“I am coming to you now, but I say these things while I am still in the world, so that they may have the full measure of my joy within them. I have given them your word and the world has hated them, for they are not of the world any more than I am of the world. My prayer is not that you take them out of the world but that you protect them from the evil one. They are not of the world, even as I am not of it. Sanctify them by the truth; your word is truth. As you sent me into the world, I have sent them into the world. For them I sanctify myself, that they too may be truly sanctified.


A reflection by Hilary


Throughout life there is a sense of moving on, each stage in a way marks an end of one stage of life and yet also a beginning of a new chapter.  Life does not stand still but moves on, nowadays often at an alarming pace.  Life is a journey and on that journey we commence and complete various stages, and as we move on and leave each stage there is often a sense of sadness. We leave the friendships we have made which have contributed to the closeness of the groups and to the sense of fellowship.  Parting can be and is often painful.


Last Thursday, the Church celebrated the feast of the Ascension, a major Festival that tends to be forgotten as it does not and cannot fall on a Sunday, as it falls 40 days after Easter and 40 does not divide by 7.  During those 40 days Jesus spent time with his disciples preparing them for the time when he would no longer be among them trying to prepare them for the time when they will not see his early body any more.  A time, when they would have to carry on the work of God’s mission, without the physical presence of their leader.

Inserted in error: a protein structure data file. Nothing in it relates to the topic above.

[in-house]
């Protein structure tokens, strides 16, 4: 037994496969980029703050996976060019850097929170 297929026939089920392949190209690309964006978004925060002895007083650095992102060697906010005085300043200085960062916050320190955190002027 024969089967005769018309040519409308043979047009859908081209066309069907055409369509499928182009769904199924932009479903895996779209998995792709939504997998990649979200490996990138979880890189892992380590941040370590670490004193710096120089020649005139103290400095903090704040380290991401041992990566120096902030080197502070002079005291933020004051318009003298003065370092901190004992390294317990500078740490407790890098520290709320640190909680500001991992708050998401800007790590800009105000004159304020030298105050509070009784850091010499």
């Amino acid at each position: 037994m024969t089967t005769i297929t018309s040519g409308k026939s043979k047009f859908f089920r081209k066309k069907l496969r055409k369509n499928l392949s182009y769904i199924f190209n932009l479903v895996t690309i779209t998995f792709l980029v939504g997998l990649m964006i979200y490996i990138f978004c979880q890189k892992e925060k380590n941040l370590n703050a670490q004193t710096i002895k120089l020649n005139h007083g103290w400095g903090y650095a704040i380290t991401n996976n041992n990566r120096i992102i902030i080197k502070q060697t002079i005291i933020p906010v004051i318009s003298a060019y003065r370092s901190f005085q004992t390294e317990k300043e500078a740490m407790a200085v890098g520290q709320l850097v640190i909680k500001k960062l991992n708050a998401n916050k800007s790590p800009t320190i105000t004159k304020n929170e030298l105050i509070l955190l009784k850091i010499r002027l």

The origin of the Pascal Candle was, that it was lit at Easter and burned continuously for 40 days, signifying Jesus presence in the world, a symbolic reminder to us as we see it burning..  Nowadays the Pascal Candle does not burn continuously for 40 days and so it lasts somewhat longer and part of its symbolism, is subsequently used at Baptisms and Funerals.


Throughout life there is a rhythm, a pattern of one thing leading to another, a door closing and another opening – an end and a beginning.  And this theme is seen again and again throughout the liturgical year.  Advent a time of preparation for Christmas, and at the end of that preparation,  the birth of a baby to be our Saviour;  Lent a time of preparation for Easter and the opening of a door on new life.  The resurrection appearances, and then the Ascension, as Jesus leaves this earth, -  an end to his bodily presence, and a new beginning with the coming of the Holy Spirit, a festival we shall celebrate next weekend.  


The feast of the Ascension, the day when Jesus leaves his disciples, an end to his physical presence, and the start of a different relationship.  As Jesus prepares to leave his disciples in his physical body for the last time he gives them their orders, orders which will ensure that the work he started on earth will continue.  That order is ‘To go and make disciples of all nations’.